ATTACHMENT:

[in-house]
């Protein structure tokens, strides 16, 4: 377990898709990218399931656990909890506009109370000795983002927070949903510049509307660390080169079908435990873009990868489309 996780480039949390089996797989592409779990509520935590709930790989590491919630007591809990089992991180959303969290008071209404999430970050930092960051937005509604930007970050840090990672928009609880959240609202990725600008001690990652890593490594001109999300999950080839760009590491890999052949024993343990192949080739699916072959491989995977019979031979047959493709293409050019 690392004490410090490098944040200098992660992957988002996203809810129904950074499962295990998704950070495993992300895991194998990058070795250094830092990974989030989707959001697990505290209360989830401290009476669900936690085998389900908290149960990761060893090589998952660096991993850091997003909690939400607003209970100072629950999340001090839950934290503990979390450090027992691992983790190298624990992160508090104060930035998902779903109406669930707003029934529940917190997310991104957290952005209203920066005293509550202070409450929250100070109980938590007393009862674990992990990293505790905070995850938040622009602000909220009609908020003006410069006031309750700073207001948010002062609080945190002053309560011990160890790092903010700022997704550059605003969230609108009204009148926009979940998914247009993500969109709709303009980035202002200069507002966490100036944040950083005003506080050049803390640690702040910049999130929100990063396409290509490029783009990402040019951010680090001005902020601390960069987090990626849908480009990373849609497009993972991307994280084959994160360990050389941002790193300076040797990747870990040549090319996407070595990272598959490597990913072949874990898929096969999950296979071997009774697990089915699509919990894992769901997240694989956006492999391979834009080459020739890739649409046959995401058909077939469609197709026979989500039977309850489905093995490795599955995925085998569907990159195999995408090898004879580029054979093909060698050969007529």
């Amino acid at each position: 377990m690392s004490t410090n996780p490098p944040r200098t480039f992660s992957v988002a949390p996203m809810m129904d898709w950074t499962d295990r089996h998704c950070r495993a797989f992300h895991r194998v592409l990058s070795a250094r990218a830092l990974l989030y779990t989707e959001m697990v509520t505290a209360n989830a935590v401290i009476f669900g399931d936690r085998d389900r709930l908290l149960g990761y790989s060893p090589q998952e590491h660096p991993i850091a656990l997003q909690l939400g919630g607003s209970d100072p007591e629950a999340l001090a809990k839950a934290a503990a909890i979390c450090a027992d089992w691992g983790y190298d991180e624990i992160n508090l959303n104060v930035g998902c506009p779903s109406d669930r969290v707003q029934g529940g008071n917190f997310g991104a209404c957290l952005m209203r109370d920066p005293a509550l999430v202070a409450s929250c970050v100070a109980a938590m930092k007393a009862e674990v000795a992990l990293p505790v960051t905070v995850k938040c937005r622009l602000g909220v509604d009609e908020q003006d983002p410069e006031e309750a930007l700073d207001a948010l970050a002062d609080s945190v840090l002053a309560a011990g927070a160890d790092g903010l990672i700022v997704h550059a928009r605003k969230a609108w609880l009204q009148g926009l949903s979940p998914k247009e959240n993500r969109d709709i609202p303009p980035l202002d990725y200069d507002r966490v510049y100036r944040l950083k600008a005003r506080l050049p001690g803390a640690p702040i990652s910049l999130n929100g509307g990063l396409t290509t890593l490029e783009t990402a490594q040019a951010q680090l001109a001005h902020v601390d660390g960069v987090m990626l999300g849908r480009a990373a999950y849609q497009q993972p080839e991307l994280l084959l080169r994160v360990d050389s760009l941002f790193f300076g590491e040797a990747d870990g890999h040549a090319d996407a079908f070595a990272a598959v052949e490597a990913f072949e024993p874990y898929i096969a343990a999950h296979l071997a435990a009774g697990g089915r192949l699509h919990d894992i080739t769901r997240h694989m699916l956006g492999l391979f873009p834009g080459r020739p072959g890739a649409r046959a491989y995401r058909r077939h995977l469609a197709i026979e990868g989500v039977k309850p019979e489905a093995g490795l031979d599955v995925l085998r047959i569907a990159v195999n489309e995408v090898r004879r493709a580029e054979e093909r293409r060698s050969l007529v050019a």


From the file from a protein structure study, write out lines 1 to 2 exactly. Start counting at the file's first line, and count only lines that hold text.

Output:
[in-house]
């Protein structure tokens, strides 16, 4: 377990898709990218399931656990909890506009109370000795983002927070949903510049509307660390080169079908435990873009990868489309 996780480039949390089996797989592409779990509520935590709930790989590491919630007591809990089992991180959303969290008071209404999430970050930092960051937005509604930007970050840090990672928009609880959240609202990725600008001690990652890593490594001109999300999950080839760009590491890999052949024993343990192949080739699916072959491989995977019979031979047959493709293409050019 690392004490410090490098944040200098992660992957988002996203809810129904950074499962295990998704950070495993992300895991194998990058070795250094830092990974989030989707959001697990505290209360989830401290009476669900936690085998389900908290149960990761060893090589998952660096991993850091997003909690939400607003209970100072629950999340001090839950934290503990979390450090027992691992983790190298624990992160508090104060930035998902779903109406669930707003029934529940917190997310991104957290952005209203920066005293509550202070409450929250100070109980938590007393009862674990992990990293505790905070995850938040622009602000909220009609908020003006410069006031309750700073207001948010002062609080945190002053309560011990160890790092903010700022997704550059605003969230609108009204009148926009979940998914247009993500969109709709303009980035202002200069507002966490100036944040950083005003506080050049803390640690702040910049999130929100990063396409290509490029783009990402040019951010680090001005902020601390960069987090990626849908480009990373849609497009993972991307994280084959994160360990050389941002790193300076040797990747870990040549090319996407070595990272598959490597990913072949874990898929096969999950296979071997009774697990089915699509919990894992769901997240694989956006492999391979834009080459020739890739649409046959995401058909077939469609197709026979989500039977309850489905093995490795599955995925085998569907990159195999995408090898004879580029054979093909060698050969007529």